Mockumentaries are a surprisingly difficult genre of film to execute well. Often filmed in such a way so as to disguise a lower-than-average budget, mockumentaries take on the difficult task of portraying supposedly unstaged events in a way that both feels natural and is tonally effective. You can see those struggles realized in the first seasons of television shows such as Parks And Recreation and the U.S. version of The Office, where the showrunners struggled to find a comic center to their workaday sitcom. Attacking The Darkness is a film that feels like it draws upon those shows for inspiration, and while it also shares some of the sitcoms’ shortcomings, it eventually finds its strengths.
The mockumentary crew follows the exploits of Brady and Harmony Hope Bryant, an extremely Christian couple who want to make a film about the evils of tabletop role playing games. With an extremely modest budget of five-thousand dollars donated by the leader of their mega-church, the couple occupy the set of their film-in-progress and demonstrate not only their ineptitude at filmmaking, but their blatant sense of superiority to those who don’t subscribe to their beliefs.
The first half of Attacking The Darkness leans a little too heavily on the joke that these Christians are ignorant, hypocritical, emotionally broken people. It’s a funny joke, and it’s delivered well by the one-two combo of Brady’s soft-spoken, repressed homosexuality and Harmony Hope’s loud interpretation of her own insecurities as the sins of others. However, it’s a joke that becomes a bit stale the more it’s presented, and it really makes one start to wonder if that’s all the film has going for it.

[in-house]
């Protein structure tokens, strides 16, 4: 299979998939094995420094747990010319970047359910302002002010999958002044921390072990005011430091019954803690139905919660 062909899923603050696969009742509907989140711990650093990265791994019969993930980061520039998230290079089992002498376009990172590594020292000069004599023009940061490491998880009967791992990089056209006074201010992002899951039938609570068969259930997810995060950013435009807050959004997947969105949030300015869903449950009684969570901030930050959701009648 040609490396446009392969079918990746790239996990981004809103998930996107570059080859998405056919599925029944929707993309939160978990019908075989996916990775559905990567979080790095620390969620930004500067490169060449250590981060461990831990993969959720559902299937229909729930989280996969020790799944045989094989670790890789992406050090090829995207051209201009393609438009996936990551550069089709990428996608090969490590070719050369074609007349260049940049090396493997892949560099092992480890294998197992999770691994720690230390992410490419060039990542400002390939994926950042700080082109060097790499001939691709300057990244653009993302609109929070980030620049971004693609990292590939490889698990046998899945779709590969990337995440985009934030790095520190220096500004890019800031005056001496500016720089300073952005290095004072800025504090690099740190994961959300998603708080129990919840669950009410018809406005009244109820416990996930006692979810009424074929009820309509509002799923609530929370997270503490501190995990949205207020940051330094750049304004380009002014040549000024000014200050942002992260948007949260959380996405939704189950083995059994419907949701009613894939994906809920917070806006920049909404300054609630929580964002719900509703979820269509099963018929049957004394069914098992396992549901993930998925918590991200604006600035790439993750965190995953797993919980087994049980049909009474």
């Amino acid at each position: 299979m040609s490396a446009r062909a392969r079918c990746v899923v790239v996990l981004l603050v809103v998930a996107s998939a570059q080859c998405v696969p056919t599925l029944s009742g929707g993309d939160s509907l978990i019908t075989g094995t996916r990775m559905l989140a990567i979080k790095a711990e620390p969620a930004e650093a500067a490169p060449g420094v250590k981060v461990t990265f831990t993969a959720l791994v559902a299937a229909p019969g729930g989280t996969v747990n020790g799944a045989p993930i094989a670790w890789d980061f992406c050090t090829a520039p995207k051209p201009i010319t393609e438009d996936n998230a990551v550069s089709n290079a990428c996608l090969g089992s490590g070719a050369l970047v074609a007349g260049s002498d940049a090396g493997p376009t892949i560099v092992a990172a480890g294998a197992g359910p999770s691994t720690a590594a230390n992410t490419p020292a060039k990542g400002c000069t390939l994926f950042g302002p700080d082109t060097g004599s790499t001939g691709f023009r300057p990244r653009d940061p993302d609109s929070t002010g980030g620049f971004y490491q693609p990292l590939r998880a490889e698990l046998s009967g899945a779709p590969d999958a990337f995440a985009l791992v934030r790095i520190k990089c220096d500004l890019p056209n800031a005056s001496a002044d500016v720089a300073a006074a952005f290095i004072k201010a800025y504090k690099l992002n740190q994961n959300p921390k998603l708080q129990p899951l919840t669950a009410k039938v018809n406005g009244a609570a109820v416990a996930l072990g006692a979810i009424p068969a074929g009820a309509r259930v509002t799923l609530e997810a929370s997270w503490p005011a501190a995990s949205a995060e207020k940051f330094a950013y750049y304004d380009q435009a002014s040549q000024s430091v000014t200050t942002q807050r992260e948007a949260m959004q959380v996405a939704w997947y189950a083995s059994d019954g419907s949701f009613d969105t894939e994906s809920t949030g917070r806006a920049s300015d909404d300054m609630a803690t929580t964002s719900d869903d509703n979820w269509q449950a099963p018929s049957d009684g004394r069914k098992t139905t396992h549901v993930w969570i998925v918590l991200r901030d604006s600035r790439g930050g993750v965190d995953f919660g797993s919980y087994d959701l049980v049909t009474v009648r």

Then, at about the halfway mark, something remarkable happens. Character dynamics start to emerge among the cast and crew. Many of the characters feel insubstantial during the first half, existing simply as talking heads reacting to the inanity of the Bryants’ controlling nature, but as time goes on, various personality quirks begin to emerge that make for very entertaining interactions. A church-based producer and a craft services worker begin flirting. A naïve young churchgoer co-opted into the leading role becoming unknowingly addicted to meth. A couple of gamers acting as consultants go out of their way to mess with the Bryants’ heads. The characters come alive once the Bryants stop being a solely antagonistic force of conflict, and even they begin to feel a bit more human before the credits start to role. And most importantly, it starts being funny again. The original Christian-supremacy joke is supplemented by various minor conflicts that tie into the central theme but don’t bluntly reemphasize it.
It’s in this way that Attacking The Darkness feels like it should have had the extended scope of a television season rather than the limited runtime of a feature film. Much like the beginnings of Parks And Rec and The Office, the central joke at first takes precedence over giving us entertaining and likable characters, but by the end the characters feel lived-in enough that it’s hard not to want to see more of them. The film’s ending doesn’t lend itself well to a continuation, but if director Christian Doyle and his writing team want to continue following even a couple of these characters in a sequel, I’m totally on board.